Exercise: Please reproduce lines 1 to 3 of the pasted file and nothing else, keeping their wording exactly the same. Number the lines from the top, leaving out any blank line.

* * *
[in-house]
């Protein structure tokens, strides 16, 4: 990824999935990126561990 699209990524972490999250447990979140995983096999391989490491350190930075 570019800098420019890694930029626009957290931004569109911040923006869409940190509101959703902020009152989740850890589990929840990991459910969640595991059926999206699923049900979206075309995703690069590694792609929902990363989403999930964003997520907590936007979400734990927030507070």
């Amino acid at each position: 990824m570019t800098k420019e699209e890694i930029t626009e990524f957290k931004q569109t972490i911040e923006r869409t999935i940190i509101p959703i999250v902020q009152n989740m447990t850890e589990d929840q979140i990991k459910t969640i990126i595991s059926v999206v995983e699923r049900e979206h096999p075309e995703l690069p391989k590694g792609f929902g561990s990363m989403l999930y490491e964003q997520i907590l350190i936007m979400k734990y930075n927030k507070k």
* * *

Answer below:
[in-house]
């Protein structure tokens, strides 16, 4: 990824999935990126561990 699209990524972490999250447990979140995983096999391989490491350190930075 570019800098420019890694930029626009957290931004569109911040923006869409940190509101959703902020009152989740850890589990929840990991459910969640595991059926999206699923049900979206075309995703690069590694792609929902990363989403999930964003997520907590936007979400734990927030507070």
């Amino acid at each position: 990824m570019t800098k420019e699209e890694i930029t626009e990524f957290k931004q569109t972490i911040e923006r869409t999935i940190i509101p959703i999250v902020q009152n989740m447990t850890e589990d929840q979140i990991k459910t969640i990126i595991s059926v999206v995983e699923r049900e979206h096999p075309e995703l690069p391989k590694g792609f929902g561990s990363m989403l999930y490491e964003q997520i907590l350190i936007m979400k734990y930075n927030k507070k």